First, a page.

FHS alumnae, HVA grad earn UT Torchbearer Award

Maddie Stephens, center
Two Farragut High School alumnae, Maddie Stephens and Mickayla Stogsdill, and a Hardin Valley Academy graduate, Chase Toth, were among seven recent University of Tennessee graduates to receive the 2019 Torchbearer Award — the highest honor the university bestows on its students.

“Recognition as a Torchbearer reminds us all that those who bear the Torch of Enlightenment shadow themselves to give light to others,” a press release from UT stated announcing the winners.

Stephens, who graduated from FHS in 2015, was singled out through her body of work, she explained, although she noted, “I didn’t think I was in the running” until being officially notified in March.

“It is a holistic award that taps students who live out the Volunteer Creed during our time at the university,” Stephens added. “it is also about how you have invested and given back to your community, too.”

According to the UT Chancellor’s Honors Banquet program, where she and the others were honored earlier this year, a big component of her recognized work was through her involvement with UT Student Government Association.

“When the Rock (a huge piece of stone often painted to promote events) was defaced with Nazi symbols last fall, Stephens, serving as student Services director for the SGA, was instrumental in developing a passionate and sensible solution that took hate speech seriously, but also preserved the joyful freedom of students to paint,” a program press release stated.

Stephens was a Chancellor’s Honors student, majoring in English and minoring in leadership studies, and was recognized with the 2018 SGA SEC Outstanding Student Leader Award, among her many achievements.

Stephens’ immediate plans include working during the next year, then to attend graduate school in higher education studies with an eye toward working in college administration.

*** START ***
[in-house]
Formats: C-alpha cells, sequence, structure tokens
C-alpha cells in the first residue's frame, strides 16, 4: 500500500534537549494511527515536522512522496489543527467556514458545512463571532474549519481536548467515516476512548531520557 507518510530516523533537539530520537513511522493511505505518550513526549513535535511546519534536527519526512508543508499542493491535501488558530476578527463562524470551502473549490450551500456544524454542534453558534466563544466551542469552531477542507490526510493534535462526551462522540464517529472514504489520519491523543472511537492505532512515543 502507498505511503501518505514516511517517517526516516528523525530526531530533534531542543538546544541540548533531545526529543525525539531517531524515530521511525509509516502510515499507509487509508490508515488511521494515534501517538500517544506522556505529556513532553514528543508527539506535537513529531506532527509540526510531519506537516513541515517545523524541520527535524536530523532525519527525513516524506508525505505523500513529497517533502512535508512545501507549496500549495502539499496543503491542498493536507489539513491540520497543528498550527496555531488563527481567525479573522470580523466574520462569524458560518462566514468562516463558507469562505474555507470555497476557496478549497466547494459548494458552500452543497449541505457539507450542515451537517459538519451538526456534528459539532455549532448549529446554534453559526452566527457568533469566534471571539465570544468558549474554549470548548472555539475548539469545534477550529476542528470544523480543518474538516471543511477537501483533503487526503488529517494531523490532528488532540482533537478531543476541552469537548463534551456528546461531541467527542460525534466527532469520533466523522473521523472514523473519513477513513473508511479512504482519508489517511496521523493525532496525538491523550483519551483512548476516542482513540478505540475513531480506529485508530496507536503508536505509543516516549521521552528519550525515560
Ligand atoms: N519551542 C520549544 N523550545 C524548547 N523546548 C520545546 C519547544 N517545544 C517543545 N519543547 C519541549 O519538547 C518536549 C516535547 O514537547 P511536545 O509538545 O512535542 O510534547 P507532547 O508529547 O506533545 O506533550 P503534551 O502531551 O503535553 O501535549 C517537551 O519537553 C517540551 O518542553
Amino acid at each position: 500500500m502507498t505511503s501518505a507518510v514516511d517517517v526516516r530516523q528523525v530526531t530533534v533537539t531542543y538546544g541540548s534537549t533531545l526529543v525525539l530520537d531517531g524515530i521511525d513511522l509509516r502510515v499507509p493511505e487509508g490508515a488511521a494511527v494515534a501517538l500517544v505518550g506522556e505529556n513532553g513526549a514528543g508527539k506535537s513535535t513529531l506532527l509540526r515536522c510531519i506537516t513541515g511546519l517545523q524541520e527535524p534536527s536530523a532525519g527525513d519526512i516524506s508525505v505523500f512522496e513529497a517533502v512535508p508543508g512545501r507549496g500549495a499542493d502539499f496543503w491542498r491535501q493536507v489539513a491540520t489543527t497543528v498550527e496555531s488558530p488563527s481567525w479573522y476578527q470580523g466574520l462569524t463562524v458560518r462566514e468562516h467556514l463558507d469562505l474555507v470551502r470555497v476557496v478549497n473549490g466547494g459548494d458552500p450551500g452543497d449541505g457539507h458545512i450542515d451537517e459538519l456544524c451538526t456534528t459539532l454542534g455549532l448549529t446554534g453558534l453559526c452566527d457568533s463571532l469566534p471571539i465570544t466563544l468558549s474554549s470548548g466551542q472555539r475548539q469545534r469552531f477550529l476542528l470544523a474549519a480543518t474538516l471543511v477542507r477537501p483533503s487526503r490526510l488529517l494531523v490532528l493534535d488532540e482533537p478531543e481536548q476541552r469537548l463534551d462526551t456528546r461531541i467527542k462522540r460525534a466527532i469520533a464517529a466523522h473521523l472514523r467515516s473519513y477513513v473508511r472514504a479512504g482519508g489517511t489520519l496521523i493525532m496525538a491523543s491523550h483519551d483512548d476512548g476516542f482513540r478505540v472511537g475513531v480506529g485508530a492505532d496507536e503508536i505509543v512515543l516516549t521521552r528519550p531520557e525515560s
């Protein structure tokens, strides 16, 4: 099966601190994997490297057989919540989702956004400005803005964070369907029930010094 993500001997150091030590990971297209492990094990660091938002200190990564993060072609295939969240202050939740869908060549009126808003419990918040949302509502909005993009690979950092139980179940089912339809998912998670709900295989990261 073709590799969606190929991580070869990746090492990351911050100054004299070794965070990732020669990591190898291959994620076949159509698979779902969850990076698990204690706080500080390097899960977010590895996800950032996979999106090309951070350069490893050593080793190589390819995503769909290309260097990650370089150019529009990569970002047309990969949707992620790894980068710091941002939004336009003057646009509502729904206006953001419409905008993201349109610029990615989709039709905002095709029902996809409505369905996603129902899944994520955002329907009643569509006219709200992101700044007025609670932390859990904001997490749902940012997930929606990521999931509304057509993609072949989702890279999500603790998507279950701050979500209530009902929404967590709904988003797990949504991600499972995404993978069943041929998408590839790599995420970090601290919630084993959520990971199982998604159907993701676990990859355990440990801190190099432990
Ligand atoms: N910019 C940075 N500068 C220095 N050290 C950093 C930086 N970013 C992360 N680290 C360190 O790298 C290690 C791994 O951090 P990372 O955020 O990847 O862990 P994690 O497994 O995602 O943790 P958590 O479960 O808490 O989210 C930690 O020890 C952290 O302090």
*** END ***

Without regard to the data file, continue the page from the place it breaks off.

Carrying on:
Stogsdill graduated from UT with an honors degree from Haslam College of Business in Public Administration and minoring in Russian studies and economics.

Among her college activities were Leadership Knoxville Scholars, Student Alumni Associates, SGA and service as a Baker Ambassador and scholar through the Howard Baker Center for Public Policy.

“Thanks to her leadership in the planning and implementation of a voter education drive, more than 500 students registered — contributing to a record-breaking turnout,” the program stated.

“Probably the activity I spent the most time on and I was most passionate about was being the coach for the three years of the Tennessee Speech and Debate Society,” Stogsdill said about UT’s only debate team on campus — for which she won two national debate awards.

“It is a true honor to be named a Torchbearer …. but I think it’s critical to know that there are so many students on this campus who do the work I’ve done and it doesn’t take this award to carry that metaphorical torch. Try to create a better campus and you, every day. We can all be Torchbearers if we try.”

Stogsdill said she is moving to Washington D.C. “for a year or two,” and working on Capital Hill before pursuing a law degree, with plans to practice law in the public sector, “perhaps in the Department of Justice or for a public defender’s office.”

Toth, also a Chancellor’s Honors student in the field of chemical engineering, was described in the Chancellor’s Honors banquet program as not only an exemplary student, but also “a compassionate and relatable leader” with a “Mary Poppins-like ability to find the fun in service ... .”

He was student coordinator for the VOLbreaks program, an Ignite team leader and student director and a Leadership Knoxville Scholars participant.

Within the Ignite Program, Toth also became student director for Ignite Knox, and helped redesign the program that introduces students to the City of Knoxville.

Toth also led groups of his peers on alternative break trips where they worked hands-on with individuals dealing with homelessness and poverty.

He is interning in U.S. Rep. Jim Cooper’s office in Washington, D.C., this summer, and said he “will be taking a gap year to work in the Knoxville community before entering medical school in the fall of 2020. I aspire to be an emergency medicating physician, who devotes time to to promoting preventive care and community-based health initiatives.”